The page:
Those three have meanwhile finally nosed the raft to shore. They jump off the minute it scrapes across the bottom’s muddy rocks, then struggle to haul it out of the water and onto the slippery bank, to keep it from drifting away while they attend to business in the village. Afterward they start the climb up; farther on, deep drifts lie paralyzed at the foot of the forest.
They trudge on at a steady rate, never once glancing back at the lake. They’re heading up the mountain, to the place where a few houses dot the slope rising above the pines. Are they intending to take stock of who’s survived the winter and who hasn’t? Hardly. It’s far too early in the season for that anyway. Could it be that some score from last year is about to be settled?
Maybe the time is ripe to settle a score with somebody. Somebody who would take to his heels once the valley is released from winter’s grip.
Time and time again, this other-me runs into someone who lives up there, on that mountain. It’s always the same person, the one with a few cows and a calf or two herded by a dog whose fur hangs in tufts. Even the soul of this dog is wounded because the bears have never been kind.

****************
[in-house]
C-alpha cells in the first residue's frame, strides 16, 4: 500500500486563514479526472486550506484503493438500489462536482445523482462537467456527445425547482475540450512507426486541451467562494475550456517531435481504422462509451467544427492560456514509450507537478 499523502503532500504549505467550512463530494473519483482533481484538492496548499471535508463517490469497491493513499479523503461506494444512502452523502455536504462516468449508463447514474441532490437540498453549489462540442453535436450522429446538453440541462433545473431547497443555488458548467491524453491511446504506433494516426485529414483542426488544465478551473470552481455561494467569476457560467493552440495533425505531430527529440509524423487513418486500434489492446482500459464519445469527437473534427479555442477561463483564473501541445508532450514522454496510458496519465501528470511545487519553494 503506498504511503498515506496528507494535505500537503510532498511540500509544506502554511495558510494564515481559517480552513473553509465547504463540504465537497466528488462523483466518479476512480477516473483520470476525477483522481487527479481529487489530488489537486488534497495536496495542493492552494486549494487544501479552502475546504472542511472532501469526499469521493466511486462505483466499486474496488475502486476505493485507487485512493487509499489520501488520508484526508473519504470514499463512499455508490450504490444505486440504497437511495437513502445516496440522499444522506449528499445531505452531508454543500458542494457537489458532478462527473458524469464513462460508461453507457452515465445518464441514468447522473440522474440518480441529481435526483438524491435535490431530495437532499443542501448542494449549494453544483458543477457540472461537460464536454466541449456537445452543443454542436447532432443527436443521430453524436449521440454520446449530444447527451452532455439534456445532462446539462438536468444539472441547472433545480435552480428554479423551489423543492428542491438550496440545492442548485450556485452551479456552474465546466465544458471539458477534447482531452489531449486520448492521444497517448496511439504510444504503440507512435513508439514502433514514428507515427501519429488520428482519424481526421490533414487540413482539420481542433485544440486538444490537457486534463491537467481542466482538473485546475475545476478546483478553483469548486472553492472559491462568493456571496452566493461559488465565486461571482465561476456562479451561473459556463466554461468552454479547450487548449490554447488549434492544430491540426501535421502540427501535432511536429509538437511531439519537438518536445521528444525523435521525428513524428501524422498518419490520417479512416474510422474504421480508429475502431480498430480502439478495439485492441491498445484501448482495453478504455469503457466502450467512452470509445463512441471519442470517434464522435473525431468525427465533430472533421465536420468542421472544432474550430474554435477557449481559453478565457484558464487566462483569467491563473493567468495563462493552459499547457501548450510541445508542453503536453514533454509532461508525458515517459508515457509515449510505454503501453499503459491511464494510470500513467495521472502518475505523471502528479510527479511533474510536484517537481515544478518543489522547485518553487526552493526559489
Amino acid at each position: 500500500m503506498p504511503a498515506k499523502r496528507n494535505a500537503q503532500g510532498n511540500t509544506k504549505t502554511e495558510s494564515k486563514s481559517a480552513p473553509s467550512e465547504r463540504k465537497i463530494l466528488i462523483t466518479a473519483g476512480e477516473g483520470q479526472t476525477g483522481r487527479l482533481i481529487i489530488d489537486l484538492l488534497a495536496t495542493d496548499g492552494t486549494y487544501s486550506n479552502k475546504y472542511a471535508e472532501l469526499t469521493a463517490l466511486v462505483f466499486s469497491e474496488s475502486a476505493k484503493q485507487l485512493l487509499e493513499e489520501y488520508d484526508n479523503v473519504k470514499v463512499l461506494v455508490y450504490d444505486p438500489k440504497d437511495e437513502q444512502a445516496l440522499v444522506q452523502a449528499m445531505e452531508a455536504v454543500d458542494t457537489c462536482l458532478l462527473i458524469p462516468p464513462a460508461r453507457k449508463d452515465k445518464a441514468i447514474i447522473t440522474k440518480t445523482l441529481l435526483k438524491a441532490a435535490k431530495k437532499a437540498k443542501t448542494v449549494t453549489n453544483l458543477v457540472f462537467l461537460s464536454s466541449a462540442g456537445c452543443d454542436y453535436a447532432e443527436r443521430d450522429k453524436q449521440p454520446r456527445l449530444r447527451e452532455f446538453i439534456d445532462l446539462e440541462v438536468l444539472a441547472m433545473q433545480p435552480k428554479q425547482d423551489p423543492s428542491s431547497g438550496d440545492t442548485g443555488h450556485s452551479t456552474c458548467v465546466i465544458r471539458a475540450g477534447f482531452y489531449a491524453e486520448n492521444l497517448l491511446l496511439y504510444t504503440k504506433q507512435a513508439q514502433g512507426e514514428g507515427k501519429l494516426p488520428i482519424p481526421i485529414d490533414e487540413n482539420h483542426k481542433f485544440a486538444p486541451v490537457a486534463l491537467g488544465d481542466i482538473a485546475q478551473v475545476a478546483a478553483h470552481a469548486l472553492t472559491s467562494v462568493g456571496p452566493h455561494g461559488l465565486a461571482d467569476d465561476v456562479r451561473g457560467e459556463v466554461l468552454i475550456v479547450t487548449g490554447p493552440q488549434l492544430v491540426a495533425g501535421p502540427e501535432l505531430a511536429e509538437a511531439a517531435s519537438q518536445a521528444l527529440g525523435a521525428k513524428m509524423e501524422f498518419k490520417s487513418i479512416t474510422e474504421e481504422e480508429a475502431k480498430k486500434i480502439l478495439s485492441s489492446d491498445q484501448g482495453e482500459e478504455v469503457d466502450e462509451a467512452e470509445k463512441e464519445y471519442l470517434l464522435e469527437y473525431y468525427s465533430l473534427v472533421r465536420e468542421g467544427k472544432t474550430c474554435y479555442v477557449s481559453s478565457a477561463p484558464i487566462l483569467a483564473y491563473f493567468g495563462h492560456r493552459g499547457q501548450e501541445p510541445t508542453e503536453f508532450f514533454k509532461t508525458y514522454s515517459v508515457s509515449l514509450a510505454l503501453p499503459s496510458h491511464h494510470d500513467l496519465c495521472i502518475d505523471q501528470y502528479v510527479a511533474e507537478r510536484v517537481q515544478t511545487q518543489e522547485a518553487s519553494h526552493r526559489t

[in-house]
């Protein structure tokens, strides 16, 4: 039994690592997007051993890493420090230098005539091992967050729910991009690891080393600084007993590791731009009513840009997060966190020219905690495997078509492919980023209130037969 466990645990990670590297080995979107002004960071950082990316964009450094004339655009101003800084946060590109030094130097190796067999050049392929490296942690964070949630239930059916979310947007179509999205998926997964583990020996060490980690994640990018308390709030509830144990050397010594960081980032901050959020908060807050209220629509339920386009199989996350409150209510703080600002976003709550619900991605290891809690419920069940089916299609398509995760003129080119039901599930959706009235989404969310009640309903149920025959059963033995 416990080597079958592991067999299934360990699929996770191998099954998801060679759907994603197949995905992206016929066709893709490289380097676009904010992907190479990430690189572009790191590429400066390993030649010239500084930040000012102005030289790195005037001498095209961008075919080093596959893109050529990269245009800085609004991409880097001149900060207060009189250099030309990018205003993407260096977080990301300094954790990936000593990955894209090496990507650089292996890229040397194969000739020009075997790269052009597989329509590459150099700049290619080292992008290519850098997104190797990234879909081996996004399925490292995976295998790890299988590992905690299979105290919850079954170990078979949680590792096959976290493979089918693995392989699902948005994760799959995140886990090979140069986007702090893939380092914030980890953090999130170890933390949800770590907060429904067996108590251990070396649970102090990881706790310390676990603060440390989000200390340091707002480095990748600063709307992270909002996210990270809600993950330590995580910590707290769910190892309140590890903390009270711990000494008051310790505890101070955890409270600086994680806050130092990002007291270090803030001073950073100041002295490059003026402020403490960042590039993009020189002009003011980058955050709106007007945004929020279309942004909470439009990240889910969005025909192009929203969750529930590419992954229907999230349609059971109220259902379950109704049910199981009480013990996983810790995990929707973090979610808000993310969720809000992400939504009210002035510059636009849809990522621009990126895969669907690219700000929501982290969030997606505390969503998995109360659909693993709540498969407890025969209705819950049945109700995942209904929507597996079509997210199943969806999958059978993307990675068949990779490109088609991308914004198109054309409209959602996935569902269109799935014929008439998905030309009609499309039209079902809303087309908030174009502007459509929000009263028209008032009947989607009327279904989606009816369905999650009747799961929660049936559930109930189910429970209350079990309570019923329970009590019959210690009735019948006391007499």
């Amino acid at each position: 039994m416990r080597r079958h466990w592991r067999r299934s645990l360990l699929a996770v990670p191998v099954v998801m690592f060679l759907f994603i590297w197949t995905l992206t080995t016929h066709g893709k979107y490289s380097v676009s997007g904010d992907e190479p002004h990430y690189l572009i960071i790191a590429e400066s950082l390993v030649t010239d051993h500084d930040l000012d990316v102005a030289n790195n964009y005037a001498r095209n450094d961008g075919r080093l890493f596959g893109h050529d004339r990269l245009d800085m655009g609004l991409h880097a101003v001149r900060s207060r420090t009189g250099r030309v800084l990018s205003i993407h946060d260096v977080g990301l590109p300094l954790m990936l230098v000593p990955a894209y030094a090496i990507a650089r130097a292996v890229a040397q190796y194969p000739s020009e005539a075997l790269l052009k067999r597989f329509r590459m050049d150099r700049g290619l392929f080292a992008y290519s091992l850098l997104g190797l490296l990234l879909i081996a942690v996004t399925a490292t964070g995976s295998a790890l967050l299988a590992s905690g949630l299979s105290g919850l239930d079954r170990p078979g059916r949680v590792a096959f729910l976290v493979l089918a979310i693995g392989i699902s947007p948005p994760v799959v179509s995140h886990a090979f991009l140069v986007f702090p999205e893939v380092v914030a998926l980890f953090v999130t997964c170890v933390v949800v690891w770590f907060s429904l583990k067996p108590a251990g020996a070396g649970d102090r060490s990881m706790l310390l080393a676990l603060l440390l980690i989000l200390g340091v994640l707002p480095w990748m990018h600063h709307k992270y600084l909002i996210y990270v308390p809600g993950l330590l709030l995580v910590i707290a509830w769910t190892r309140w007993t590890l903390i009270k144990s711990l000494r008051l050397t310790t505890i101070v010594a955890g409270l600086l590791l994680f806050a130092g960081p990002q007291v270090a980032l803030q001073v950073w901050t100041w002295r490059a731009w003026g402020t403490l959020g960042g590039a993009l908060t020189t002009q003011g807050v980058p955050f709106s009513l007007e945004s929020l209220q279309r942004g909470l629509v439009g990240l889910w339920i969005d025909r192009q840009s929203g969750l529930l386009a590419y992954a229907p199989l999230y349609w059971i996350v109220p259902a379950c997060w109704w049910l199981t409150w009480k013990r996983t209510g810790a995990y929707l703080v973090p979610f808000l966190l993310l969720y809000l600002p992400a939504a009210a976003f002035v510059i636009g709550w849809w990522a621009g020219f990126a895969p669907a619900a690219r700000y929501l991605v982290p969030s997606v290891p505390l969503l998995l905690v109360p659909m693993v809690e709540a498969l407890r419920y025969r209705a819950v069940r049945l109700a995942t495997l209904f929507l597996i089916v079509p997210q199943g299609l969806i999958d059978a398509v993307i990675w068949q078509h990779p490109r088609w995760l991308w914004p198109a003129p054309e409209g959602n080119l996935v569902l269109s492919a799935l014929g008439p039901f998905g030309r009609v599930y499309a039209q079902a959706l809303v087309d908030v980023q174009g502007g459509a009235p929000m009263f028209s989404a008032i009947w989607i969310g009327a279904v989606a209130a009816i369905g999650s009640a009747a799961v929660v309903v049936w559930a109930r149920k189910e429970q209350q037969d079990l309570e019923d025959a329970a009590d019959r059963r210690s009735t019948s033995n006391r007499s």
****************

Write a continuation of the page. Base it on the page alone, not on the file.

After gripping an axe-handle for the last five hundred years, the mountain man’s hand looks like the head of a prehistoric reptile, the kind seen in some wild dreamer’s drawings.
In this time governed by lex dog-eat-dog, we know everything about each other. We’d avoid one another if we only could. But we can’t, because it’s our job to keep an eye on the other, to keep track of who has been secretly plundering the lake for fish. And if the poaching was good, then what was the catch like? Was it a big one?